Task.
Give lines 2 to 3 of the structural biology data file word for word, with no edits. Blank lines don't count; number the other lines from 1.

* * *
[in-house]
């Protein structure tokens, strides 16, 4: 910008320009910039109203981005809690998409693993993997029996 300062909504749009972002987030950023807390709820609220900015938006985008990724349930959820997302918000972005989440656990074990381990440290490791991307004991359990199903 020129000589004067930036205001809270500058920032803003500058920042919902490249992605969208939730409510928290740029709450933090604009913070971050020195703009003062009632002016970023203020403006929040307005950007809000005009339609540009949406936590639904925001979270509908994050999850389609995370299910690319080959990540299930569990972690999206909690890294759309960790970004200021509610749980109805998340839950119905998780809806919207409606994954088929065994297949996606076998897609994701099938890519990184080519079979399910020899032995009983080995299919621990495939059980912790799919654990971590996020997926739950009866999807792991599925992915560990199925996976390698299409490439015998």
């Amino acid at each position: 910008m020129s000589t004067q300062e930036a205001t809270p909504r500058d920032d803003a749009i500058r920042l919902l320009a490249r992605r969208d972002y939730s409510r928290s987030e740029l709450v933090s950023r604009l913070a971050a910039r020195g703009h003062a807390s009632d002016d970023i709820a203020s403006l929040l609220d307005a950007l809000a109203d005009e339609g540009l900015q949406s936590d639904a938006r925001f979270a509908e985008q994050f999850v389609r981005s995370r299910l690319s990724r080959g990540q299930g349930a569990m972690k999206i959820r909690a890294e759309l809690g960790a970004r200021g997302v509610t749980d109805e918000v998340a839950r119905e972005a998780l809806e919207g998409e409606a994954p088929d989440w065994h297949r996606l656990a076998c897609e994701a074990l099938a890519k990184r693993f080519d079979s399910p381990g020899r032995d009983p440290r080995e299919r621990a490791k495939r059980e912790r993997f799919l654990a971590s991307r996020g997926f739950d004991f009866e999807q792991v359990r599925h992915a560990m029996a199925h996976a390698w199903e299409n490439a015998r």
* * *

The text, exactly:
């Protein structure tokens, strides 16, 4: 910008320009910039109203981005809690998409693993993997029996 300062909504749009972002987030950023807390709820609220900015938006985008990724349930959820997302918000972005989440656990074990381990440290490791991307004991359990199903 020129000589004067930036205001809270500058920032803003500058920042919902490249992605969208939730409510928290740029709450933090604009913070971050020195703009003062009632002016970023203020403006929040307005950007809000005009339609540009949406936590639904925001979270509908994050999850389609995370299910690319080959990540299930569990972690999206909690890294759309960790970004200021509610749980109805998340839950119905998780809806919207409606994954088929065994297949996606076998897609994701099938890519990184080519079979399910020899032995009983080995299919621990495939059980912790799919654990971590996020997926739950009866999807792991599925992915560990199925996976390698299409490439015998």
């Amino acid at each position: 910008m020129s000589t004067q300062e930036a205001t809270p909504r500058d920032d803003a749009i500058r920042l919902l320009a490249r992605r969208d972002y939730s409510r928290s987030e740029l709450v933090s950023r604009l913070a971050a910039r020195g703009h003062a807390s009632d002016d970023i709820a203020s403006l929040l609220d307005a950007l809000a109203d005009e339609g540009l900015q949406s936590d639904a938006r925001f979270a509908e985008q994050f999850v389609r981005s995370r299910l690319s990724r080959g990540q299930g349930a569990m972690k999206i959820r909690a890294e759309l809690g960790a970004r200021g997302v509610t749980d109805e918000v998340a839950r119905e972005a998780l809806e919207g998409e409606a994954p088929d989440w065994h297949r996606l656990a076998c897609e994701a074990l099938a890519k990184r693993f080519d079979s399910p381990g020899r032995d009983p440290r080995e299919r621990a490791k495939r059980e912790r993997f799919l654990a971590s991307r996020g997926f739950d004991f009866e999807q792991v359990r599925h992915a560990m029996a199925h996976a390698w199903e299409n490439a015998r």